Peter joins the DAWNDINOS project in March 2018 as a Postdoctoral Researcher and we welcome him to the team!
Bishop, P. J. 2014. The humerus of Ossinodus pueri, a stem tetrapod from the Carboniferous of Gondwana, and the early evolution of the tetrapod forelimb. Alcheringa 38: 209–238.
Bishop, P. J., Walmsley, C. W., Phillips, M. J., Quayle, M. R., Boisvert, C. A. and McHenry, C. R. 2015. Oldest Pathology in a Tetrapod Bone Illuminates the Origin of Terrestrial Vertebrates. PLOS ONE 10: e0125723.
Bishop, P.J., Clemente, C.J., Weems, R.E., Graham, D.F., Lamas, L.P., Hutchinson, J.R., Rubenson, J., Wilson, R.S., Hocknull, S.A., Barrett, R.S. and Lloyd, D.G. 2017. Using step width to compare locomotor biomechanics between extinct, non-avian theropod dinosaurs and modern obligate bipeds. Journal of the Royal Society Interface 14: 20170276.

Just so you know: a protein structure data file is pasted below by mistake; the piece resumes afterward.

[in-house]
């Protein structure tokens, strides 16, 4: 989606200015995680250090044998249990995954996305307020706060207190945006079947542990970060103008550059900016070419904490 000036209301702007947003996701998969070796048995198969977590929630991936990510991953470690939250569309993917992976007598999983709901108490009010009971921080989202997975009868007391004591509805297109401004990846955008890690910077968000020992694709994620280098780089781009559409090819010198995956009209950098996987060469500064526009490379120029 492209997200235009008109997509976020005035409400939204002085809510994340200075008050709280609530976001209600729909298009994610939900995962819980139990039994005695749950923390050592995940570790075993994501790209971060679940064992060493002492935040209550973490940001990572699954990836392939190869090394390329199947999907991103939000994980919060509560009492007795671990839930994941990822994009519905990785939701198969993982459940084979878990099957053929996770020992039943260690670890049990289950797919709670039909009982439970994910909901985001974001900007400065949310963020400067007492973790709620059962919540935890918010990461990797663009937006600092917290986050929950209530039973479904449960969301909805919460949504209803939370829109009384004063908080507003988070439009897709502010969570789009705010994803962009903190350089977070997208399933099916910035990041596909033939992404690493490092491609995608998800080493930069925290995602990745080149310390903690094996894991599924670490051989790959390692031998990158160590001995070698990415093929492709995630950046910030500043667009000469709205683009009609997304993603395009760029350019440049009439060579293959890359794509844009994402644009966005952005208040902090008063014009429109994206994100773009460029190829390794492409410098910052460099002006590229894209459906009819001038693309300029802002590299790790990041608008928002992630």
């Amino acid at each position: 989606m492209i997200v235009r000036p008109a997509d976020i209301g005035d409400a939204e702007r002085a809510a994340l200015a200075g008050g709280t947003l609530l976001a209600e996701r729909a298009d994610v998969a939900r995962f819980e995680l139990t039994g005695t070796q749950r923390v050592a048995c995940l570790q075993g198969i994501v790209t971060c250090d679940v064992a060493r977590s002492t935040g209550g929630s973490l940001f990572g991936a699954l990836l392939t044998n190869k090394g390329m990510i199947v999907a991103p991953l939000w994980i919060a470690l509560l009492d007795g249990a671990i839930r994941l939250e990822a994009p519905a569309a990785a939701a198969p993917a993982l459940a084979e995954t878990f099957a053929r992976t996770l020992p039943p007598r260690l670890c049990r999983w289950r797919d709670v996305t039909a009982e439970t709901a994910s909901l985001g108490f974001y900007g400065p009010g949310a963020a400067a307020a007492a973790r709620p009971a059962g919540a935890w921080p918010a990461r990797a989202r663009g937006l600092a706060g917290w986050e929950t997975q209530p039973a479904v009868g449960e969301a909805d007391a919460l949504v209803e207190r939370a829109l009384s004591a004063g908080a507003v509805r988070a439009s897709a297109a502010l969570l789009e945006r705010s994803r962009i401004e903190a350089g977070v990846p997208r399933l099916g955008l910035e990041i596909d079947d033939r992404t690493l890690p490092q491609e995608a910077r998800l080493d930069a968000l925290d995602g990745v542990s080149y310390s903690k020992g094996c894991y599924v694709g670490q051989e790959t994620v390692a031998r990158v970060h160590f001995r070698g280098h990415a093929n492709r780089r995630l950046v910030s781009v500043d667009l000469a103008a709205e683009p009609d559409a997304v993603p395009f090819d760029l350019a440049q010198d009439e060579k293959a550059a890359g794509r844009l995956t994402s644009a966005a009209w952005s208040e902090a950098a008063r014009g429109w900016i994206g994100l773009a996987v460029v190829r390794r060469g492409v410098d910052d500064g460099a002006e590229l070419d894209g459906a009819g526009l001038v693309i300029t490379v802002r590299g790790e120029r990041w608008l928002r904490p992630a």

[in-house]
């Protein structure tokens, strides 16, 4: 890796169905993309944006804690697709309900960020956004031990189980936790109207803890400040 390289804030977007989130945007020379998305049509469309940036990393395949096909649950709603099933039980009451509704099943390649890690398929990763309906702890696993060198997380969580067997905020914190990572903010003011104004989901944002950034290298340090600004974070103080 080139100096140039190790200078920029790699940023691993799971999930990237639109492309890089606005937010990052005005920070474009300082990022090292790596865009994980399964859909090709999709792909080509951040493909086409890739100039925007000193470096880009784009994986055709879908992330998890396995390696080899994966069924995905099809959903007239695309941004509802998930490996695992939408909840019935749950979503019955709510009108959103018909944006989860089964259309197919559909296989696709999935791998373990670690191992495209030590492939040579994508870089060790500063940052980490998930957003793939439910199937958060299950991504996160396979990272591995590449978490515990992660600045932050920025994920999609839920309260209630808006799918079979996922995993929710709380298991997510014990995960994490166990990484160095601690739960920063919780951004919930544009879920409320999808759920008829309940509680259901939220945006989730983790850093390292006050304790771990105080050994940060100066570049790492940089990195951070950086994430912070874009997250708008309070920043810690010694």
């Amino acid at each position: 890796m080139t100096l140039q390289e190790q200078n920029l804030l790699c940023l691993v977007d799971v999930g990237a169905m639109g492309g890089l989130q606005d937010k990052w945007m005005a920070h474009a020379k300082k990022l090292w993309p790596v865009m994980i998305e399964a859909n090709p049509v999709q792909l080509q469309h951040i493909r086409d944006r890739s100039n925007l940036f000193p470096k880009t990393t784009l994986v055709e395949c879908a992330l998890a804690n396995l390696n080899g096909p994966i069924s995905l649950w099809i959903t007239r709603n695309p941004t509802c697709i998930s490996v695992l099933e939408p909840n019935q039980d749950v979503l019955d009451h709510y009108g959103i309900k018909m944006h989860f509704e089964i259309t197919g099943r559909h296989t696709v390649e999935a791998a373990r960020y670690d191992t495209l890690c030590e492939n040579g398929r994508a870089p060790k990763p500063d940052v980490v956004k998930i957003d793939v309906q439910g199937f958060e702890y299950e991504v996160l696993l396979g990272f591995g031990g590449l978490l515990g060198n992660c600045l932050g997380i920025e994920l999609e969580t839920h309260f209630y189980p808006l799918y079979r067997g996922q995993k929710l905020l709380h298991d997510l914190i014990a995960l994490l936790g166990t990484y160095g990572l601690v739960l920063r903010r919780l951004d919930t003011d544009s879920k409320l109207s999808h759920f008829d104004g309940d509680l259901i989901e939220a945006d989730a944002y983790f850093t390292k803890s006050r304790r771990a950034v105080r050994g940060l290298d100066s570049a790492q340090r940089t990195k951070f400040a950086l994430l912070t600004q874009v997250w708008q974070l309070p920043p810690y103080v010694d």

Bishop, P.J., Graham, D.F., Lamas, L.P., Hutchinson, J.R., Rubenson, J., Hancock, J.A., Wilson, R.S., Hocknull, S.A., Barrett, R.S., Lloyd, D.G. and Clemente, C.J. 2018. The influence of speed and size on avian terrestrial locomotor biomechanics: Predicting locomotion in extinct theropod dinosaurs. PLOS ONE 13: e0192172.
Louise is the research administrator working on the ERC funded DAWNDINOS project and provides project management to support the research team on a wide range of activities. She is responsible for reporting on project progress to the European Research Council, organising science outreach events and maintaining the team’s website. Louise has a background in project management and knowledge transfer within a research environment having previously worked in a similar capacity in the RVC‘s Pathobiology and Population Sciences dept. Louise has a BSc and Master’s degree in human & animal nutrition from Kings College, London.